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Accused to appear Monday in court

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The college admissions scam involving Lori Loughlin and Felicity Huffman shows how some rich families use a “side door” to game an already unfair education system.
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BOSTON – Twelve people accused of crimes in the nation’s largest-ever college admissions bribery case are set to make their initial federal court appearances in Boston on Monday. 

Twenty-three additional defendants are scheduled to appear in court Friday in the city, where the explosive nationwide case is being led.

Monday’s slate includes six college athletic coaches, one associate college athletics director, two ACT/SAT test administrators and two people who prosecutors say worked with William “Rick Singer, the alleged ringleader of the cheating and bribery scheme. 

It marks the largest gathering of defendants in the same court so far in the historic case. 

Each defendant faces racketeering conspiracy charges as well as racketeering forfeiture allegations. Four are former employees of the University of Southern California. Coaches from Wake Forest University, Georgetown University an the University of California-Los Angeles are set to appear as well. 

More: Lori Loughlin, Felicity Huffman won’t be in court with other college-admissions scam defendants

Fifty people have been charged overall in the sweeping federal case that was brought March 12 by the Justice Department. Several have already gone to court in the federal districts where they were arrested, but the case is now shifting to federal court here. 

Federal prosecutors say that rich and powerful parents of under-qualified students paid “enormous sums” to Singer to either have someone cheat on their ACT or SAT exams or to pay off athletic coaches who accepted their children on their teams even if they didn’t play the sport.

More: A Yale soccer coach caught in a sting: How the FBI broke open the sweeping college admission scandal

On Friday, an additional 23 defendants, all parents accused of crimes in the case, are scheduled to appear in federal court in Boston. The group was originally set to include the case’s two highest-profile defendants, actresses Felicity Huffman and Lori Loughlin, but their court appearances are now scheduled for April 3.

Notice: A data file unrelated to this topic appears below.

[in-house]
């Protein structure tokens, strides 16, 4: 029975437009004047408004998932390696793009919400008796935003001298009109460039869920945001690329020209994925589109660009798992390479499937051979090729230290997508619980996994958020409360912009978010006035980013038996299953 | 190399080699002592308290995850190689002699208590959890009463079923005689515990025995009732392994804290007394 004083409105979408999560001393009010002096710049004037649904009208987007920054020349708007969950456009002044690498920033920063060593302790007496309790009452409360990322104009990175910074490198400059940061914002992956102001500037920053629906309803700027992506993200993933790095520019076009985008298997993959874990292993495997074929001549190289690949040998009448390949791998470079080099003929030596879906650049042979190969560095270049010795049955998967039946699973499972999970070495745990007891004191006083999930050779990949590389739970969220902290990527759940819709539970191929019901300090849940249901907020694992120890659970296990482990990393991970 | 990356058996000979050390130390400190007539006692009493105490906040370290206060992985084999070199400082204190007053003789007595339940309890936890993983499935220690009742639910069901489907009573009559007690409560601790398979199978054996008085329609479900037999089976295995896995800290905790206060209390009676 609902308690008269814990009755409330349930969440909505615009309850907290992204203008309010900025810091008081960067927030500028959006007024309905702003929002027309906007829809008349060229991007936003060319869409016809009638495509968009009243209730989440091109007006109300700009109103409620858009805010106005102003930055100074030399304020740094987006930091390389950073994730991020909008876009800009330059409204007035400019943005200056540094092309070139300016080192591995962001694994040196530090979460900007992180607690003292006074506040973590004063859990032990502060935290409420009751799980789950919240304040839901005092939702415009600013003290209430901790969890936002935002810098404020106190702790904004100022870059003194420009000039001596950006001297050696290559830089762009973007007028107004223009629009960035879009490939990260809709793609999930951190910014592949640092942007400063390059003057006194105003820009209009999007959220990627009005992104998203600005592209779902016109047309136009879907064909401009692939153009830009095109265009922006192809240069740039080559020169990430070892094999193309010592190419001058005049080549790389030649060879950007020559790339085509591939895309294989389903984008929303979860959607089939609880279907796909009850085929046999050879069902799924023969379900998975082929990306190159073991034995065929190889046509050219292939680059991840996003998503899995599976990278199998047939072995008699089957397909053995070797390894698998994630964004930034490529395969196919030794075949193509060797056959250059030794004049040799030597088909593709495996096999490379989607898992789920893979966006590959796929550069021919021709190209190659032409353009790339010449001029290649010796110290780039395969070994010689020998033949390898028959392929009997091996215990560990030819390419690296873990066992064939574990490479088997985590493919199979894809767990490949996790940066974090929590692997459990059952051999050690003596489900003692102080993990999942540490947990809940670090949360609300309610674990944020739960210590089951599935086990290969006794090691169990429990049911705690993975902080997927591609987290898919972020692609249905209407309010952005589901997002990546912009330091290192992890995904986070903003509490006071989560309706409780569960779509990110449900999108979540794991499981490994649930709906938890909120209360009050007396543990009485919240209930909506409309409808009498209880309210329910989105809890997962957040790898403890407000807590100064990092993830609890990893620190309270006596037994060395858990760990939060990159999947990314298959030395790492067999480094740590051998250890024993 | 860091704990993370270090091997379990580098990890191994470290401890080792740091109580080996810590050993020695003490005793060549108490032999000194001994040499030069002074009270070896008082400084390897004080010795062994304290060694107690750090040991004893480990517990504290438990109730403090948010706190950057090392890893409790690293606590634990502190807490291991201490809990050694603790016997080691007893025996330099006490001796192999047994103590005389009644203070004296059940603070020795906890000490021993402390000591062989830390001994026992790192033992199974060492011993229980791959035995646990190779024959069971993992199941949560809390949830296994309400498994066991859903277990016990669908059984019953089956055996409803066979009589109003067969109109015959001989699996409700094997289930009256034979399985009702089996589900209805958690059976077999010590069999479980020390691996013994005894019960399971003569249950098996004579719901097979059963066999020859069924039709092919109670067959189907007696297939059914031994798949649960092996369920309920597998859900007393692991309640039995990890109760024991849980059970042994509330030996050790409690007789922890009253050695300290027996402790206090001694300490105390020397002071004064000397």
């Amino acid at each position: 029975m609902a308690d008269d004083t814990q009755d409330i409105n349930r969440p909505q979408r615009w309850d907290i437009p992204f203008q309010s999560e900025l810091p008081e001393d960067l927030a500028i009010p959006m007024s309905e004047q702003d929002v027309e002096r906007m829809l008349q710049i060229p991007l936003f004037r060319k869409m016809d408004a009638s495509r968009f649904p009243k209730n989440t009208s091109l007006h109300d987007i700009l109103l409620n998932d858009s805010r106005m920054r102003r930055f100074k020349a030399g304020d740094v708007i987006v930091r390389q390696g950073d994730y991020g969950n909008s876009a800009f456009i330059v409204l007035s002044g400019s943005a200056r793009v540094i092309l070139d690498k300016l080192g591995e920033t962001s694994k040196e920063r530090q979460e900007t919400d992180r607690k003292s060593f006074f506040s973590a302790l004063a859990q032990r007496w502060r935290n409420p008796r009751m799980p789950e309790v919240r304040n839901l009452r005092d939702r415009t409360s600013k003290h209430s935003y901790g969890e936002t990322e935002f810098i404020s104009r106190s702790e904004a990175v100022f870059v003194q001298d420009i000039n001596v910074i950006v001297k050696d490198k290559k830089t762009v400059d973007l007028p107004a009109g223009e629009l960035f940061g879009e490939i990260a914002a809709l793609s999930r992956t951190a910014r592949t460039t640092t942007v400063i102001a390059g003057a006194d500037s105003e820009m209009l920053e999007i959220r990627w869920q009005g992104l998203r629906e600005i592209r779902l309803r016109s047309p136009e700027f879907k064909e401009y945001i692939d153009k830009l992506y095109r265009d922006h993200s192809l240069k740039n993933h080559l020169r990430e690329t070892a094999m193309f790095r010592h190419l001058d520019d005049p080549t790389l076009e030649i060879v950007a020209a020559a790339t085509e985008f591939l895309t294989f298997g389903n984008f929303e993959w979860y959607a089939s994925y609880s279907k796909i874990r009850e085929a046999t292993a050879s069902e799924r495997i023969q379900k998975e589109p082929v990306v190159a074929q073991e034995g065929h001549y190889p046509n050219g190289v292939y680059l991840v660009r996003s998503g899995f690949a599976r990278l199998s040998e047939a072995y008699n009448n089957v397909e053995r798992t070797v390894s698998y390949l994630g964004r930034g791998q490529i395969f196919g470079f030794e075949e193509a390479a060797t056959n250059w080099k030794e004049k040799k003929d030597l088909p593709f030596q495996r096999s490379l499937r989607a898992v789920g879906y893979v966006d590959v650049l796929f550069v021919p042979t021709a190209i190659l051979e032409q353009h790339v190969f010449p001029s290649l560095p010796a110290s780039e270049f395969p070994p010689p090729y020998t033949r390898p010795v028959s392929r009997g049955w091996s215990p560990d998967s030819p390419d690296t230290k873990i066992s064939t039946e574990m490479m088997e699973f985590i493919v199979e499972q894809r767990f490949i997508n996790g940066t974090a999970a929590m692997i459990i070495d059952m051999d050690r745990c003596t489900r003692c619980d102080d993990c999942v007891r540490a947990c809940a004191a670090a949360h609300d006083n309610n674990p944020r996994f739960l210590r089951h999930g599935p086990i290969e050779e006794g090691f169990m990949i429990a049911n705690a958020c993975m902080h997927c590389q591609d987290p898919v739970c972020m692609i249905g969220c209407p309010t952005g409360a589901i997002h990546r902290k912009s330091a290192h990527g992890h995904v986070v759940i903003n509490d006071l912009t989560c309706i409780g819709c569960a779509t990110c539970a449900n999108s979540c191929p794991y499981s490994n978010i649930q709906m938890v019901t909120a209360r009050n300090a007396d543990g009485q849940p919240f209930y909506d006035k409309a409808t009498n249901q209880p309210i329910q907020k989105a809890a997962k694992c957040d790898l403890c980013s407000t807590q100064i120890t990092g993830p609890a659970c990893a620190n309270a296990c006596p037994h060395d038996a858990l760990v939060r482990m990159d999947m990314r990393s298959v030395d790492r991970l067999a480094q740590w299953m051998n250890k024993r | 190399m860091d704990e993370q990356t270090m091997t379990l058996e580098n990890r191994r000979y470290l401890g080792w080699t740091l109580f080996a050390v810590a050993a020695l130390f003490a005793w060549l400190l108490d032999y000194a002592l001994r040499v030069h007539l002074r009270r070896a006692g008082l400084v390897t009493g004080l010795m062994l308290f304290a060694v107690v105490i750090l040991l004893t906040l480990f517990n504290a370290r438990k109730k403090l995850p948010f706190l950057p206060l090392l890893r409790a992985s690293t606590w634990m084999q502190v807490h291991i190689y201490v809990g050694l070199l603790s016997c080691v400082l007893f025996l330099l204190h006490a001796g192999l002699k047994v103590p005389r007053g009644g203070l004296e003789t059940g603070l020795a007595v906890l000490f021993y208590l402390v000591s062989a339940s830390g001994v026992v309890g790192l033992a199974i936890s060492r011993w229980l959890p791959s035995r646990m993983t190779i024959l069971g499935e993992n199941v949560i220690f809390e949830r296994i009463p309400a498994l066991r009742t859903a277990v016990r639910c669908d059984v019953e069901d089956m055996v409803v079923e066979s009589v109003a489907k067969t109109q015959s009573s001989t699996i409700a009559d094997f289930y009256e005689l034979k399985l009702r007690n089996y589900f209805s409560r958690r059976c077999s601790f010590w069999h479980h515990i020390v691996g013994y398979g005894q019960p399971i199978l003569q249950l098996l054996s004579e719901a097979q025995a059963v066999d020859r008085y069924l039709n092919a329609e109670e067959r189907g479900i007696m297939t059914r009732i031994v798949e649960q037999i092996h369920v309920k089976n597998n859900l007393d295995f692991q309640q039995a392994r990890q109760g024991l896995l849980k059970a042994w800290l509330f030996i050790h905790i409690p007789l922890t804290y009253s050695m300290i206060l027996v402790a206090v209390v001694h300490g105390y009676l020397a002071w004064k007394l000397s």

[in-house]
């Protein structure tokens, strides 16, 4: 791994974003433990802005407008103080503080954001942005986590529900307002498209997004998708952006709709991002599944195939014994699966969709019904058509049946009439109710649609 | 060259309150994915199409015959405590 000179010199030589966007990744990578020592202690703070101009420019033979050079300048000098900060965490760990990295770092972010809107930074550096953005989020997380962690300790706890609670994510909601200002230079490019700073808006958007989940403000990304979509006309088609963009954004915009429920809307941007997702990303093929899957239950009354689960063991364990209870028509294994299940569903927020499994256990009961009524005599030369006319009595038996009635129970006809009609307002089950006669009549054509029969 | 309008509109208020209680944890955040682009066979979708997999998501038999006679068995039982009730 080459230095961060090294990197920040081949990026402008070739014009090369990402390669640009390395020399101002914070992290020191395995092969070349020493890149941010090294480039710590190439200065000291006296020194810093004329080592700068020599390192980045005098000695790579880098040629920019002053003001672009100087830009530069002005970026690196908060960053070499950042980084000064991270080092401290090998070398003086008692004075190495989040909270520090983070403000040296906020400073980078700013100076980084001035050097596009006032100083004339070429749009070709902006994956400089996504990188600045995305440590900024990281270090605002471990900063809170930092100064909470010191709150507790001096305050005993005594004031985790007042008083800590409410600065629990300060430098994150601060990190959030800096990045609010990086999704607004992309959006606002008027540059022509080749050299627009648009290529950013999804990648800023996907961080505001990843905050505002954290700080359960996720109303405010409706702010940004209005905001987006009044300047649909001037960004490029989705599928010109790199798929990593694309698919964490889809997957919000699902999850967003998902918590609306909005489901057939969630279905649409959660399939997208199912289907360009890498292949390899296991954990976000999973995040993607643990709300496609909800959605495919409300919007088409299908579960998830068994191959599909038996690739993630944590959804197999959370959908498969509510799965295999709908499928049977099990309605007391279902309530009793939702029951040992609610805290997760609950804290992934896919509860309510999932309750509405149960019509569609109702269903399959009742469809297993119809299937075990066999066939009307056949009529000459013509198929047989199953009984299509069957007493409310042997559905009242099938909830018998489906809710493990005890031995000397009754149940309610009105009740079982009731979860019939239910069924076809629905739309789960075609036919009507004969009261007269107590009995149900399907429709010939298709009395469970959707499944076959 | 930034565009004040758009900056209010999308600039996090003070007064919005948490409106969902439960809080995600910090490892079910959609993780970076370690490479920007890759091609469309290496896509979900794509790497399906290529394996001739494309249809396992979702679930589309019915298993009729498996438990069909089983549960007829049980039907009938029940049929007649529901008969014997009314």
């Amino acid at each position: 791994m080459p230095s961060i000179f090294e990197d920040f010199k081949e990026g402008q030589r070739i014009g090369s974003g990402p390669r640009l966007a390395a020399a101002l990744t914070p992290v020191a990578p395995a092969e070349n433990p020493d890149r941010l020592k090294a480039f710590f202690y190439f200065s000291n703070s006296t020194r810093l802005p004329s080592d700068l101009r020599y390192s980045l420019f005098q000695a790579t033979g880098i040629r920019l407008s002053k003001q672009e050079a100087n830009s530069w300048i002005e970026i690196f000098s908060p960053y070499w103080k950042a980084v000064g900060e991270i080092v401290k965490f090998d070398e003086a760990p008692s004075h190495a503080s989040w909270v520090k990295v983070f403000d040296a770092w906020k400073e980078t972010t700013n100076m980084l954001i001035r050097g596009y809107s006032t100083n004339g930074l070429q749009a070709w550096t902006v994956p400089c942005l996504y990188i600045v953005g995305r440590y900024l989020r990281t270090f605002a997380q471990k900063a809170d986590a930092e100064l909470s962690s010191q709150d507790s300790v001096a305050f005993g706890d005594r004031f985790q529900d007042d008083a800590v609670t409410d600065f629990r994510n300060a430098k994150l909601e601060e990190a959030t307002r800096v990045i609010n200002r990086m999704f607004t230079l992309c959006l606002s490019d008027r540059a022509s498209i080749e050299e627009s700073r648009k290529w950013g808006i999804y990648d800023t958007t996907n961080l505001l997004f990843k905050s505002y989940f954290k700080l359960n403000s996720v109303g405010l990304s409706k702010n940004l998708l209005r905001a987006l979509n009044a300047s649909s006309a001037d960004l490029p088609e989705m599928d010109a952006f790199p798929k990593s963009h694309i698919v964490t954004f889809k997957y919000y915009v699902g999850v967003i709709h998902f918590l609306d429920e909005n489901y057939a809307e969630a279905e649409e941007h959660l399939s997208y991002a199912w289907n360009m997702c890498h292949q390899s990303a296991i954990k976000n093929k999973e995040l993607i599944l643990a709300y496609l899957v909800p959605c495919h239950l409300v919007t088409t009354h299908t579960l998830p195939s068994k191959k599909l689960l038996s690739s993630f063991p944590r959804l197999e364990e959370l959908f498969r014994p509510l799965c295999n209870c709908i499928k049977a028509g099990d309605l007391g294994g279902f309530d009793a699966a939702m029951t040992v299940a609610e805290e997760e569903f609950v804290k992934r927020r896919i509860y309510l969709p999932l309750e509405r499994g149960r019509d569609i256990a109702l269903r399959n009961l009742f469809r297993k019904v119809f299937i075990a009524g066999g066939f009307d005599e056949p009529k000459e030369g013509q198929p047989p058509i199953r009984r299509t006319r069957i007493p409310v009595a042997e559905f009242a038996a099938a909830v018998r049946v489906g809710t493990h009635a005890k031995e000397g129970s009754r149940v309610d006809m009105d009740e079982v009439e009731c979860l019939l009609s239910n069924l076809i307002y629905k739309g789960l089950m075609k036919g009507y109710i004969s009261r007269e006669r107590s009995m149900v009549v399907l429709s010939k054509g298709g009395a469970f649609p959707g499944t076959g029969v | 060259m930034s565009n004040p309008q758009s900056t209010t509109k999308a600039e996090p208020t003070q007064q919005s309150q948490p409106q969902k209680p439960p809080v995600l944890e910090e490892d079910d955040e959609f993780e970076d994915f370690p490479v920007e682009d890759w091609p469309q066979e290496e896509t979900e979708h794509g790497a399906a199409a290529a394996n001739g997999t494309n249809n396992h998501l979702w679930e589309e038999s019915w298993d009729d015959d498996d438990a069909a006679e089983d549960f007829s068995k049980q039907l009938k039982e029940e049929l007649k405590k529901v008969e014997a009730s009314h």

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A judge granted requests for different court dates from both women as well as Loughlin’s fashion designer husband, Mossimo Giannulli, last week.  They cited scheduling conflicts.

Loughlin and Giannulli are accused of paying bribes of $500,000 to get their daughters in to the University of Southern California. They had originally asked for a delay until the week of April 15, but that request was denied. 

Huffman is accused of paying $15,000 that she disguised as a charitable donation so that her daughter could take part in the entrance-exam cheating scam.

More: USC to deny students connected to cheating scheme class registration, transcripts as their status is frozen

Huffman, Loughlin and Giannulli each appear before U.S. District Court Judge Page Kelley.

The defendants appearing Monday are each of those charged by indictment. Most of the 33 parents accused of paying to cheat or lie their way into college have been charged in a separate complaint.

An additional four defendants, including Singer and Mark Riddell, who allegedly took tests for students, have been charged individually by information.

Here’s who is set to appear in federal court Monday. Some are no longer in the positions they had when they allegedly committed the crimes. 

  • Gordon Ernst, former tennis head coach at Georgetown University
  • Donna Heinel, senior associate athletics director at the University of Southern California
  • Ali Khosroshahin, women’s soccer head coach at University of Southern California
  • Laura Janke, a former assistant coach of women’s soccer at the University of Southern California
  • Jovan Vavic, water polo head coach at University of Southern California
  • Jorge Salcedo, head coach of men’s soccer at UCLA
  • William Ferguson, women’s volleyball coach at Wake Forest University
  • Niki Williams, an assistant teacher at a Houston public high school and a standardized test administrator for the ACT exam and the College Board, which oversees the SAT exam
  • Martin Fox, president of a private tennis academy in Houston, who allegedly accepted a bribe to introduce Singer to a tennis coach at the University of Texas who Singer then reportedly paid to admit a student as a purported athletic recruit
  • Igor Dvorskiy, director of a private elementary school and high school in Los Angeles and a test administrator for the ACT exam and the College Board
  • Steven Masera, a resident of Folsom, California, and an accountant and financial advisor for Edge College and Career Network and for The Key Worldwide Foundation, the nonprofit overseen by Singer
  • Mikaela Sanford, a resident of Sacramento, California, employed at Edge College and Career Network and the Key Worldwide Foundation

 

 

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